What have you done that you are most proud of?
The project that I am most proud of was my work with Dr. Bayandor’s Space Mission Design course. We collaborated with a mentor from NASA’s Jet Propulsion Lab to design a terrestrial cryobot capable of proving the mission viability of a self-contained exploration of subsurface oceans on icy moons. This work allowed our team – me, David Edwards, Jack Gallagher, Olivia Garcia, Matt Kielma, and Nate Ruppert – to gain new experience in the process of engineering design in a team setting.
Following the completion of the course in the fall, our team entered the American Institute of Aeronautics and Astronautics (AIAA) Region 1 Conference. After the submission of our essay and team presentation, we placed 2nd in our region in the undergraduate team category. This recognition motivated our team as it showed us the ability we had to impact and gain exposure for our university because of the work we had done in the classroom.
What are you passionate about?
I am passionate about learning - I enjoy taking the time to discover and gain understanding whether its academics, athletics, or anything in between.
What are your future plans?
I plan to continue work in the mechanical and aerospace field as I complete my master’s degree here at UB, continuing my research with Dr. Bayandor in the CRASH Lab while furthering the representation of women in mechanical engineering.
Has there been a particular faculty or staff member that has been formative during your time at UB, and how so?
I am very thankful for the exposure and experience that Dr. Bayandor has provided for me and our team. His devotion to his students is something I greatly admire; he helps show us the path forward but allows us to do the work to get there ourselves. His guidance helped our team to succeed at AIAA regionals and his passion influenced me to decide to continue my research work with his lab at the graduate level.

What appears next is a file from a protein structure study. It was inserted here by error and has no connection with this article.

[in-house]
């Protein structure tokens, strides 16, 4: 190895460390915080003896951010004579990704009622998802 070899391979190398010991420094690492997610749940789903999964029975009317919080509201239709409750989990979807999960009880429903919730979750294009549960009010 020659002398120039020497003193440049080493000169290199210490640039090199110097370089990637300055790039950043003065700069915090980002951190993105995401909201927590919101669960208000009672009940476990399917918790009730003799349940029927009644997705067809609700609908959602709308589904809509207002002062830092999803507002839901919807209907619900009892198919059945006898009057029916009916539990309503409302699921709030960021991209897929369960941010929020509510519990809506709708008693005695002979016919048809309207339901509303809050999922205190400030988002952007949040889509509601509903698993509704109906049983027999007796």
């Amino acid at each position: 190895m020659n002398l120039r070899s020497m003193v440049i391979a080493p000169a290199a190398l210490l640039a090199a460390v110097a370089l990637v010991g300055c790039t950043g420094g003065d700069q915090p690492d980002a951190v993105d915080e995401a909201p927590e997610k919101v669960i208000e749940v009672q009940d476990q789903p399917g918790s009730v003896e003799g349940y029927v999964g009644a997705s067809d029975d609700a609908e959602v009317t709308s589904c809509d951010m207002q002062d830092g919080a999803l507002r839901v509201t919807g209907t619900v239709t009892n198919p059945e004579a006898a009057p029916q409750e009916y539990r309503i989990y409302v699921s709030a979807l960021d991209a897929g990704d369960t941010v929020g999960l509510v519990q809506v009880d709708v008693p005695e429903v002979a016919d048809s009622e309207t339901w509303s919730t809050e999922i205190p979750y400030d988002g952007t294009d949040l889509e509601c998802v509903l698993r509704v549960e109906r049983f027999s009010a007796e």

Do you have any advice for prospective students, particularly fellow student athletes?
I would tell student athletes to take advantage of the resources available to them. Balancing both school and athletics at the collegiate level is incredibly difficult if you try and do it by yourself. Don’t be afraid to ask for help, go to office hours, communicate with your professors and coaches, make friends in your major, and get tutoring for difficult classes. UB has amazing resources, but it is up to you to make the most of them. For both school and athletics, I would say get comfortable in the struggle. Neither is designed to be easy, and the only way to get better is to go through adversity. Learning to push through these hard times and see yourself to the other side allows for personal growth.
Lexi Nordmann received a 2021 Dean's Undergraduate Achievement Award from the School of Engineering and Applied Sciences.